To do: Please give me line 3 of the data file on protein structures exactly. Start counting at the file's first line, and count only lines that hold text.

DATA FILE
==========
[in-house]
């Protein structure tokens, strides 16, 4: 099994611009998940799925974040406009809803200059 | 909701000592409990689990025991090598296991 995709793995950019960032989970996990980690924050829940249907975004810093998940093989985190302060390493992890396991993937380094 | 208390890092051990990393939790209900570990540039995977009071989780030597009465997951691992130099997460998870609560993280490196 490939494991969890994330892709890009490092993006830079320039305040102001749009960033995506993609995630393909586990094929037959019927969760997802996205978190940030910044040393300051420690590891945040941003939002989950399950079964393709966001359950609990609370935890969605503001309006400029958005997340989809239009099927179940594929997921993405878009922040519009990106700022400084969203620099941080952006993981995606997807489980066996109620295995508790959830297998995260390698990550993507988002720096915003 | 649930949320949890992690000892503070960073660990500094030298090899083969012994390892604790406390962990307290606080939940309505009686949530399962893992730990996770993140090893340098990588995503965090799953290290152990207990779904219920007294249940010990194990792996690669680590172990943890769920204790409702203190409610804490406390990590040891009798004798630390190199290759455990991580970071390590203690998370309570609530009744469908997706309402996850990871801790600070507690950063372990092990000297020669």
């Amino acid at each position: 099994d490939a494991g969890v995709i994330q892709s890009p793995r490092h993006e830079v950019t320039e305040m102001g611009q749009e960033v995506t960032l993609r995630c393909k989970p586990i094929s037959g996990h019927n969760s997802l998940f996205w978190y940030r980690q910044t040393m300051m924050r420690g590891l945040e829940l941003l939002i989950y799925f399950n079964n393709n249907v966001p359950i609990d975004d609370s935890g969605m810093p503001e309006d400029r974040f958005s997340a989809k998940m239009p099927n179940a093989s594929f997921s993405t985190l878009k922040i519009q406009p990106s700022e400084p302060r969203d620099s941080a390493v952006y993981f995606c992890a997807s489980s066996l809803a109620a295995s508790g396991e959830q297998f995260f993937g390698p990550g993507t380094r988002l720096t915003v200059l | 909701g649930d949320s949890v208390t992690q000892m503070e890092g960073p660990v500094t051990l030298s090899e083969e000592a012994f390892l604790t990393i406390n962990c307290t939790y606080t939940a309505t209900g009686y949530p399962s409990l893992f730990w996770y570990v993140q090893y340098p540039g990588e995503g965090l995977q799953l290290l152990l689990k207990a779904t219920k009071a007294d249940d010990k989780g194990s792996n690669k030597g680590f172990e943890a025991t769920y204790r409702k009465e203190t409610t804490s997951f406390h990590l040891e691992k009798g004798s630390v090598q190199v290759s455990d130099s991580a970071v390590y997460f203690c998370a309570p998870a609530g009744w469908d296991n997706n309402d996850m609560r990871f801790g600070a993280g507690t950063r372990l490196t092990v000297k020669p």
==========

């Amino acid at each position: 099994d490939a494991g969890v995709i994330q892709s890009p793995r490092h993006e830079v950019t320039e305040m102001g611009q749009e960033v995506t960032l993609r995630c393909k989970p586990i094929s037959g996990h019927n969760s997802l998940f996205w978190y940030r980690q910044t040393m300051m924050r420690g590891l945040e829940l941003l939002i989950y799925f399950n079964n393709n249907v966001p359950i609990d975004d609370s935890g969605m810093p503001e309006d400029r974040f958005s997340a989809k998940m239009p099927n179940a093989s594929f997921s993405t985190l878009k922040i519009q406009p990106s700022e400084p302060r969203d620099s941080a390493v952006y993981f995606c992890a997807s489980s066996l809803a109620a295995s508790g396991e959830q297998f995260f993937g390698p990550g993507t380094r988002l720096t915003v200059l | 909701g649930d949320s949890v208390t992690q000892m503070e890092g960073p660990v500094t051990l030298s090899e083969e000592a012994f390892l604790t990393i406390n962990c307290t939790y606080t939940a309505t209900g009686y949530p399962s409990l893992f730990w996770y570990v993140q090893y340098p540039g990588e995503g965090l995977q799953l290290l152990l689990k207990a779904t219920k009071a007294d249940d010990k989780g194990s792996n690669k030597g680590f172990e943890a025991t769920y204790r409702k009465e203190t409610t804490s997951f406390h990590l040891e691992k009798g004798s630390v090598q190199v290759s455990d130099s991580a970071v390590y997460f203690c998370a309570p998870a609530g009744w469908d296991n997706n309402d996850m609560r990871f801790g600070a993280g507690t950063r372990l490196t092990v000297k020669p």